Following the and the last week, there are three more central bank gatherings on this week’s agenda. Those Banks are the , the and the , with market participants eager to find out whether any of them will follow the footsteps of the ECB to counter the quick rally in bond yields.
However, with Fed and BoE policymakers sharing a relaxed view over the matter, we don’t expect any action from these two Banks. The BoJ is unlikely to act either, as Governor Kuroda put at ease earlier rumors that they may widen the JGB yields band.
On Monday, there are no major events or released on the economic agenda.
On Tuesday, during the Asian morning, we get the from the latest RBA monetary policy meeting. At that , Australian policymakers kept their monetary policy settings unchanged and noted that the economic recovery is well under way and has been stronger than earlier expected.
However, they also put at ease concerns over high inflation, noting that wage and price pressures are subdued and are expected to remain so for some years. In our view, this means that the Bank is unlikely to alter its policy in the foreseeable future, and thus, we will scan the minutes to confirm that this is the case.
As far as the is concerned, given that we believe that the RBA is likely to stay sidelined in the months to come, we expect it to stay dependent mostly on developments surrounding the broader market sentiment. Further optimism is likely to prove positive for this currency.
Later in the day, we get Germany’s for March, the US for February, and the US for the same month. With regards to the German ZEW survey, both the current conditions and economic sentiment indices are expected to have improved, while in the US, retail sales are anticipated to have seen a setback and industrial production to have slowed.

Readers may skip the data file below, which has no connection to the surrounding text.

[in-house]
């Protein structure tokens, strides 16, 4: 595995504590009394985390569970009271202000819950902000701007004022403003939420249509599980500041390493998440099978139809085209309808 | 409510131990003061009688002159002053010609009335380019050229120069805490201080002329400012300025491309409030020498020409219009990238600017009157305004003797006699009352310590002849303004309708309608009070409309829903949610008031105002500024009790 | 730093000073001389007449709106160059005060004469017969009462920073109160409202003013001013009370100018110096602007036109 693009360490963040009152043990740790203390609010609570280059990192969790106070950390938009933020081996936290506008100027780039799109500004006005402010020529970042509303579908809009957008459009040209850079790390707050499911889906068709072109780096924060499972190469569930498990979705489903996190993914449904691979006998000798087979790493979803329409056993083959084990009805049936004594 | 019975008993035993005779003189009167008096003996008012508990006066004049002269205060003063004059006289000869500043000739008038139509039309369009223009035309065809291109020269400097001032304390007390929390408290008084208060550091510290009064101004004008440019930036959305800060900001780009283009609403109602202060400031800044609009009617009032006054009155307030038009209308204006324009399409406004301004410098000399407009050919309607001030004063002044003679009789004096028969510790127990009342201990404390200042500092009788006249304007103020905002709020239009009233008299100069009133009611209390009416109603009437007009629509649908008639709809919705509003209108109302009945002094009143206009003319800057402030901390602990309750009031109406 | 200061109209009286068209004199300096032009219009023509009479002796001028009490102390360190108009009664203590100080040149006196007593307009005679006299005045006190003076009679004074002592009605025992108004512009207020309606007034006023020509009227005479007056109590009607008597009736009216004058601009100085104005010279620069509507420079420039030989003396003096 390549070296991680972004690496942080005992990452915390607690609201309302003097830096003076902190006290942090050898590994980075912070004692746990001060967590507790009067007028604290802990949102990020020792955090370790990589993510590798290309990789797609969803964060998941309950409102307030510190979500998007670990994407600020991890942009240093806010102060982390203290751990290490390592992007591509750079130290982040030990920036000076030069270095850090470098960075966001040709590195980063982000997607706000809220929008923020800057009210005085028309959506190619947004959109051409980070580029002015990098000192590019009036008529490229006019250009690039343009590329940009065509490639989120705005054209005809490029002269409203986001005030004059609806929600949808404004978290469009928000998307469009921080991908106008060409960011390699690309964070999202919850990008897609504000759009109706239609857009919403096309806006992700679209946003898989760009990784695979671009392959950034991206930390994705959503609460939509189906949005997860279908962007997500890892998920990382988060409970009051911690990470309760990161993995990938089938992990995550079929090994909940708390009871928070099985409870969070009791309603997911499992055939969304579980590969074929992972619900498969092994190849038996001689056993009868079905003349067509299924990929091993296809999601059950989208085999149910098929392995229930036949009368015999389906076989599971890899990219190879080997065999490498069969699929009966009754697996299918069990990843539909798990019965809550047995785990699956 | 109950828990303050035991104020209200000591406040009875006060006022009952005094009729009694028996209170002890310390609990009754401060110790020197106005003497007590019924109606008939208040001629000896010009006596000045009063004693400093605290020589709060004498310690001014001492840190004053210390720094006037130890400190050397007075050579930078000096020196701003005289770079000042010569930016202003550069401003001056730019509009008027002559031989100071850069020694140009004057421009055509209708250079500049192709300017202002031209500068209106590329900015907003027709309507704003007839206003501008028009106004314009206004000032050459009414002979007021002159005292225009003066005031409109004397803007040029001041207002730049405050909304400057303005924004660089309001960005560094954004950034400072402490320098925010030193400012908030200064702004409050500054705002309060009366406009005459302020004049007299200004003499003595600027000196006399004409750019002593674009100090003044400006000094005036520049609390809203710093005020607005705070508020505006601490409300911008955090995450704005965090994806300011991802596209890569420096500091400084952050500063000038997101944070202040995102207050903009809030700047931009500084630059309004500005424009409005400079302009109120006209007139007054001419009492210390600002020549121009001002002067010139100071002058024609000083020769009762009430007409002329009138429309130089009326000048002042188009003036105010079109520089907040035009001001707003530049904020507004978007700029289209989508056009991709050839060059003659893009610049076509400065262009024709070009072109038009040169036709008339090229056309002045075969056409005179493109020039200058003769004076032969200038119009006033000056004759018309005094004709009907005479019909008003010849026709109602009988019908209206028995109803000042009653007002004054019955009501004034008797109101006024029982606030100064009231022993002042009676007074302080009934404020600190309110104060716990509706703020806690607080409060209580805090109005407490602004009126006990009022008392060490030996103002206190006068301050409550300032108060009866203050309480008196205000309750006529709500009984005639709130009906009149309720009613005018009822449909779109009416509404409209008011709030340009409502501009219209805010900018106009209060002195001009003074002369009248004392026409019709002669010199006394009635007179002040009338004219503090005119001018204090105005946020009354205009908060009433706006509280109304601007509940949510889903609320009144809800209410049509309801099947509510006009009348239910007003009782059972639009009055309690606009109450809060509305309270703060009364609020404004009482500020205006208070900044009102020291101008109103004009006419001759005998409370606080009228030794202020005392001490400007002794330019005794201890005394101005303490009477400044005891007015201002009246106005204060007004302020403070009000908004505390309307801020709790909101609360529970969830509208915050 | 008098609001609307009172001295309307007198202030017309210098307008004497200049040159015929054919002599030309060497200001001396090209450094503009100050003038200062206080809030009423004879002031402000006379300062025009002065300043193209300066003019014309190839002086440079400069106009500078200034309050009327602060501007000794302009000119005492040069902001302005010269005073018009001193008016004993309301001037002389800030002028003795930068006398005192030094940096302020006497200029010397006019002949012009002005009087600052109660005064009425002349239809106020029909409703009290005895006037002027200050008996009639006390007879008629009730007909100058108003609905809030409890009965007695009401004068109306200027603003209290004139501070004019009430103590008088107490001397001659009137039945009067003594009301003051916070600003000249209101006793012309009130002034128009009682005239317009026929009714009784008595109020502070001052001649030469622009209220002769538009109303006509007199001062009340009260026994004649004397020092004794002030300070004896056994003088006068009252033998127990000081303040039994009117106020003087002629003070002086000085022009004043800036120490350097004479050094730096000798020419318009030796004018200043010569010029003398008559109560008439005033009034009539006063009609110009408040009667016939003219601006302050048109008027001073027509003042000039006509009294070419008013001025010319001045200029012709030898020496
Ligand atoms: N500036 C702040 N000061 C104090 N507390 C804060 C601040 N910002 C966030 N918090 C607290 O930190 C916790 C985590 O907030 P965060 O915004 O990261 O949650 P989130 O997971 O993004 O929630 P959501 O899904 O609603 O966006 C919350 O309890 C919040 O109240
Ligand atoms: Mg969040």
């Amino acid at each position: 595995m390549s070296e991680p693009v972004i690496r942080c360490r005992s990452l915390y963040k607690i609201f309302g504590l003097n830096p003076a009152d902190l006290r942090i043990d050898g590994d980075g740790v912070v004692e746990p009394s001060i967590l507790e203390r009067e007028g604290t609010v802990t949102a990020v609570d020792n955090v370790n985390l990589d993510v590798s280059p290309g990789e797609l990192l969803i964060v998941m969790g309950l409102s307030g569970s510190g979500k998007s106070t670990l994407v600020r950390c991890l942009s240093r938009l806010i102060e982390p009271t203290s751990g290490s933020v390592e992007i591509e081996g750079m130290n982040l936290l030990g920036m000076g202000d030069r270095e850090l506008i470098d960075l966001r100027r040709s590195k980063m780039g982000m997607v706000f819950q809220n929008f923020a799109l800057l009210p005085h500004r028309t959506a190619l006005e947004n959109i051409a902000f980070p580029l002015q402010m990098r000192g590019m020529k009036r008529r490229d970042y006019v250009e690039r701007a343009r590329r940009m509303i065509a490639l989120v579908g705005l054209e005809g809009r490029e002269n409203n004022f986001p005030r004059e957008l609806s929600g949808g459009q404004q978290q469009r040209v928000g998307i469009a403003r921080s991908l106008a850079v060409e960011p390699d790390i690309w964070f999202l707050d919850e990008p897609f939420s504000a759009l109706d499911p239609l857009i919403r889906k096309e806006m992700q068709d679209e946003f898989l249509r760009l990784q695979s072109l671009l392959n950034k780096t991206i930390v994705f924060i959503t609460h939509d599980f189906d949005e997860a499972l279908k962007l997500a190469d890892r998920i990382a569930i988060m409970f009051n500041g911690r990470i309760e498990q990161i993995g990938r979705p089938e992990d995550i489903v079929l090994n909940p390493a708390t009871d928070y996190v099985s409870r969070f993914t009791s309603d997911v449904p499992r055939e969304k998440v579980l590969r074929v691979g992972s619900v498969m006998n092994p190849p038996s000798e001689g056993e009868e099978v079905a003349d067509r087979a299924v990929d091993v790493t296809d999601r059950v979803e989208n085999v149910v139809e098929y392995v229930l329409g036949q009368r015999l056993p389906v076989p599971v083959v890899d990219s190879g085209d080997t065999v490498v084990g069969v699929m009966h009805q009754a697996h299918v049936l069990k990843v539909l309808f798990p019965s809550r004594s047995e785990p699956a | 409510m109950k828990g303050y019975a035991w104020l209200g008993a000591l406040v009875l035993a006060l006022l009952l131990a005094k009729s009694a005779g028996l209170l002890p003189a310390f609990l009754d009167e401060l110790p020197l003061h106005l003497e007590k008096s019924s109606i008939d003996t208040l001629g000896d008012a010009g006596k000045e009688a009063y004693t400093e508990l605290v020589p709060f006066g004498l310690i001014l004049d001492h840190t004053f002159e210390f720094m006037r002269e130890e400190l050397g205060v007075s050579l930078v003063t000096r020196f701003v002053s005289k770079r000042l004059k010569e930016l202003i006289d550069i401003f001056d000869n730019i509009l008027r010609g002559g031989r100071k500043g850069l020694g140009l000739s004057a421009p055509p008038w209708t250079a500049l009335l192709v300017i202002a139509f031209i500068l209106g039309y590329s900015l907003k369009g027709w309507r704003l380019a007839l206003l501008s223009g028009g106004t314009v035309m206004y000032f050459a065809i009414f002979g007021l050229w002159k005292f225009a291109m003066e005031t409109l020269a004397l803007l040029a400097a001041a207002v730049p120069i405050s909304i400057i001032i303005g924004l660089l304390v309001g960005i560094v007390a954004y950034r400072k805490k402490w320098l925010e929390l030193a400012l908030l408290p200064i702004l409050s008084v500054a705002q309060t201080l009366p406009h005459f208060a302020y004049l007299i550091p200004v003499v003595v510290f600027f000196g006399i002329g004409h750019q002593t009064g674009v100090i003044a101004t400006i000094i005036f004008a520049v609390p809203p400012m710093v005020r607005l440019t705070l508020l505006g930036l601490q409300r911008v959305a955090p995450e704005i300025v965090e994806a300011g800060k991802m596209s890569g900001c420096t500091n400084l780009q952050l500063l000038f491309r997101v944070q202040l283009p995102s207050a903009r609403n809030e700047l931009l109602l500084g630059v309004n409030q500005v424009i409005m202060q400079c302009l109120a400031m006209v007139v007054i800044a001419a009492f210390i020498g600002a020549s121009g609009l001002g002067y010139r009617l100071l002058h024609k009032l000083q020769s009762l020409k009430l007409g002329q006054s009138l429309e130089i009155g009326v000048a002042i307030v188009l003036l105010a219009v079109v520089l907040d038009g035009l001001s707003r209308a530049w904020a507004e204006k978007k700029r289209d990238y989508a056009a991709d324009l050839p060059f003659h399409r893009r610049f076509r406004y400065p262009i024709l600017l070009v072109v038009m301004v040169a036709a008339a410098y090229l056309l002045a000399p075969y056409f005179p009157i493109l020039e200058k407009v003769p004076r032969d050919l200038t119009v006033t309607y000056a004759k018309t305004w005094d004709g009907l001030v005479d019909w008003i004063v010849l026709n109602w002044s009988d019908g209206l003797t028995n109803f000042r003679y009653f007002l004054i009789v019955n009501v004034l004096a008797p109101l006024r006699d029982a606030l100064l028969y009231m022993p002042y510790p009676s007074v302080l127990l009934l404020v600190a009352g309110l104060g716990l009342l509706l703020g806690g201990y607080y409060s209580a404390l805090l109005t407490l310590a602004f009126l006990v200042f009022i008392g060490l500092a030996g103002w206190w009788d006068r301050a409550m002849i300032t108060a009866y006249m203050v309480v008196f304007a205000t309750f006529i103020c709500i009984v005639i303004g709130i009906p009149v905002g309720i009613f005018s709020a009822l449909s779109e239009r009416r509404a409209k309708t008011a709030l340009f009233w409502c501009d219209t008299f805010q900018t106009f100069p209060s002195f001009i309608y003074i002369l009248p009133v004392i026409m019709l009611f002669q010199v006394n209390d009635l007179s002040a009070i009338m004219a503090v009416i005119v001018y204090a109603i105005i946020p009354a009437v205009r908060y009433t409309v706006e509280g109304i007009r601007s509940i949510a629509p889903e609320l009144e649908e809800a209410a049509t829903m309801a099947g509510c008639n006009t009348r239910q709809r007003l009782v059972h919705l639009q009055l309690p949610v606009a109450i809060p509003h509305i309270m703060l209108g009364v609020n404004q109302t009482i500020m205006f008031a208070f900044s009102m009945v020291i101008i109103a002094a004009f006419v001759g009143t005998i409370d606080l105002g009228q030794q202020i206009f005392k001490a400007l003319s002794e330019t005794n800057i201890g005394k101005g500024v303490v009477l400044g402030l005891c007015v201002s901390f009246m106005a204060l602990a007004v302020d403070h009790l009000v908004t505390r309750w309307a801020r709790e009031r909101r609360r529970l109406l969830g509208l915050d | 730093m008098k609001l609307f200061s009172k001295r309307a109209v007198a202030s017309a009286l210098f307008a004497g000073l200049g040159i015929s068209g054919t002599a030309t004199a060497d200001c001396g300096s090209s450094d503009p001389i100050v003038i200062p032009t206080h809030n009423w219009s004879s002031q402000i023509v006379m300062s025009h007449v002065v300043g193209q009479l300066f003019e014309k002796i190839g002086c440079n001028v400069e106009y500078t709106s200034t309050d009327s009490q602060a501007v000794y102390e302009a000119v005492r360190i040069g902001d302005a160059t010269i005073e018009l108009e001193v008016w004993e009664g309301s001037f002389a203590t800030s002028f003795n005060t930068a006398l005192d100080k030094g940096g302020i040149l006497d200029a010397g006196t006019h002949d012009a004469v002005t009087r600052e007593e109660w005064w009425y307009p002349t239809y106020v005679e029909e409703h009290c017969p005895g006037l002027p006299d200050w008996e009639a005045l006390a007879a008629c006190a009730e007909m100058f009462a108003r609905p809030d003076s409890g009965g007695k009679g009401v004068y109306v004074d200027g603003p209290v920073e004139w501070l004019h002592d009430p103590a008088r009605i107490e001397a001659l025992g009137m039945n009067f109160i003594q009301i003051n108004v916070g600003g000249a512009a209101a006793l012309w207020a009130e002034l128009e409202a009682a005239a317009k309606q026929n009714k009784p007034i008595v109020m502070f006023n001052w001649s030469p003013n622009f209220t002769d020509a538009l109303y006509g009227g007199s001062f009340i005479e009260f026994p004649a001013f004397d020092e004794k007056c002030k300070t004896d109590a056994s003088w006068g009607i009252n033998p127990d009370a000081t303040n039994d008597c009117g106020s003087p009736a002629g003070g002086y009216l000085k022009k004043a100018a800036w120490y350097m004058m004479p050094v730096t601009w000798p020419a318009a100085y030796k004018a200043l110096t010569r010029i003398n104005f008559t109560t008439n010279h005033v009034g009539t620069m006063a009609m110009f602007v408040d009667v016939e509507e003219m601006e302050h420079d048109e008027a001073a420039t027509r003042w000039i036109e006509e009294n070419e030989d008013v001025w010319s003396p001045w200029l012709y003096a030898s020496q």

On Wednesday, all eyes will be turned to the FOMC interest rate decision. Following the most recent surge in US Treasury yields, some market participants may be on the lookout on any comments on that front, whether the Fed is considering reacting, and if so, how.
While the rally in yields was fueled by speculation that the Fed may have to tighten policy sooner than previously anticipated due to surging inflation, we don’t expect policymakers to add to such expectations.
After all, when testifying before Congress, Fed Chair Powell clearly that they will look beyond any temporary spikes in prices and that it may take more than three years for inflation to reach the Fed’s goal. Remember that the Fed wants inflation to rise above 2% for some time, something, which according to the minutes of the latest Fed gathering, is expected to happen in the years after 2023.
Now, on the other hand, there may be some investors waiting to see whether the Fed will follow the footsteps of the ECB and accelerate its bond purchases in order to avoid any unwarranted tightening in financial conditions due to the rise in bond yields. However, several Fed officials have noted that the rally in borrowing costs just reflects the optimism over a rapid recovery, brushing aside concerns about a return to the dysfunction in markets that dominated the early days of the coronavirus pandemic. Thus, we don’t expect the Fed to ease further either, especially with market sentiment improving towards the end of last week.
With all that in mind, both groups of investors are likely to get disappointed and thus, we don’t expect the to react much at the time of the event. That said, we stick to our guns that the greenback is likely to stay under selling pressure as inflation fears continue to ease, especially after last week’s soft US data, while equities are likely to continue to trend north.
As for Wednesday’s data, the most important one seems to be Canada’s CPIs for February. The rate is expected to have risen to +1.3% yoy from +1.0%, but the one is anticipated to have slid to +1.4% yoy from +1.6%.